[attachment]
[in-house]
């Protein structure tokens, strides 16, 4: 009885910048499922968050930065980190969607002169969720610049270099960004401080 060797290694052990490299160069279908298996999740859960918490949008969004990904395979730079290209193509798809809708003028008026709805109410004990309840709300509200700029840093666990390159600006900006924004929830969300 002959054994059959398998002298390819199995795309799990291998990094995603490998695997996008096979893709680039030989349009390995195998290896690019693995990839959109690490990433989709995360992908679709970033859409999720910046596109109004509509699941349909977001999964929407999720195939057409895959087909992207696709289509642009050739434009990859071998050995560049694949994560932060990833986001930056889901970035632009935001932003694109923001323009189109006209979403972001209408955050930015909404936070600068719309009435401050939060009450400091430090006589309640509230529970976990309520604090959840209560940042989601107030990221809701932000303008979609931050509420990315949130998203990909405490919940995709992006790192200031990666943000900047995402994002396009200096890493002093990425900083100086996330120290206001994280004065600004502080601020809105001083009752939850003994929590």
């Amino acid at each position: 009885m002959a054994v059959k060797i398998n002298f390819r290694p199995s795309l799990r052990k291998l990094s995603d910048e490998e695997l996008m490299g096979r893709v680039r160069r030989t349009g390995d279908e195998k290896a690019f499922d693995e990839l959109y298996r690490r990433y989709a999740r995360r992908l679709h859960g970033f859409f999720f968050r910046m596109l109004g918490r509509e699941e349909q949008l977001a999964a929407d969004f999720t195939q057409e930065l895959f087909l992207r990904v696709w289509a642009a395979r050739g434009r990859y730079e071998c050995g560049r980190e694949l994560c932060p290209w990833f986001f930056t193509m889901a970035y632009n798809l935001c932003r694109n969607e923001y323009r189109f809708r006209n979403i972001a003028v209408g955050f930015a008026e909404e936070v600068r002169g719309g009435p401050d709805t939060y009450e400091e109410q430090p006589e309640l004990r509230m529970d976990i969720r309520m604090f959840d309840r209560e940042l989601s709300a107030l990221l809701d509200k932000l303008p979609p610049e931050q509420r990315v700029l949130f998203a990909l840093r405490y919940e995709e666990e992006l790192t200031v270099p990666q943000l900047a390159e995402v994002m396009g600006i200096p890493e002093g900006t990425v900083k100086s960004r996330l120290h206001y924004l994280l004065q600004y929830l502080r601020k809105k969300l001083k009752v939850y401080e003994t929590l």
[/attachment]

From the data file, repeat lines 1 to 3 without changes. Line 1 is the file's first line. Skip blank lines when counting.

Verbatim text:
[in-house]
């Protein structure tokens, strides 16, 4: 009885910048499922968050930065980190969607002169969720610049270099960004401080 060797290694052990490299160069279908298996999740859960918490949008969004990904395979730079290209193509798809809708003028008026709805109410004990309840709300509200700029840093666990390159600006900006924004929830969300 002959054994059959398998002298390819199995795309799990291998990094995603490998695997996008096979893709680039030989349009390995195998290896690019693995990839959109690490990433989709995360992908679709970033859409999720910046596109109004509509699941349909977001999964929407999720195939057409895959087909992207696709289509642009050739434009990859071998050995560049694949994560932060990833986001930056889901970035632009935001932003694109923001323009189109006209979403972001209408955050930015909404936070600068719309009435401050939060009450400091430090006589309640509230529970976990309520604090959840209560940042989601107030990221809701932000303008979609931050509420990315949130998203990909405490919940995709992006790192200031990666943000900047995402994002396009200096890493002093990425900083100086996330120290206001994280004065600004502080601020809105001083009752939850003994929590």
């Amino acid at each position: 009885m002959a054994v059959k060797i398998n002298f390819r290694p199995s795309l799990r052990k291998l990094s995603d910048e490998e695997l996008m490299g096979r893709v680039r160069r030989t349009g390995d279908e195998k290896a690019f499922d693995e990839l959109y298996r690490r990433y989709a999740r995360r992908l679709h859960g970033f859409f999720f968050r910046m596109l109004g918490r509509e699941e349909q949008l977001a999964a929407d969004f999720t195939q057409e930065l895959f087909l992207r990904v696709w289509a642009a395979r050739g434009r990859y730079e071998c050995g560049r980190e694949l994560c932060p290209w990833f986001f930056t193509m889901a970035y632009n798809l935001c932003r694109n969607e923001y323009r189109f809708r006209n979403i972001a003028v209408g955050f930015a008026e909404e936070v600068r002169g719309g009435p401050d709805t939060y009450e400091e109410q430090p006589e309640l004990r509230m529970d976990i969720r309520m604090f959840d309840r209560e940042l989601s709300a107030l990221l809701d509200k932000l303008p979609p610049e931050q509420r990315v700029l949130f998203a990909l840093r405490y919940e995709e666990e992006l790192t200031v270099p990666q943000l900047a390159e995402v994002m396009g600006i200096p890493e002093g900006t990425v900083k100086s960004r996330l120290h206001y924004l994280l004065q600004y929830l502080r601020k809105k969300l001083k009752v939850y401080e003994t929590l």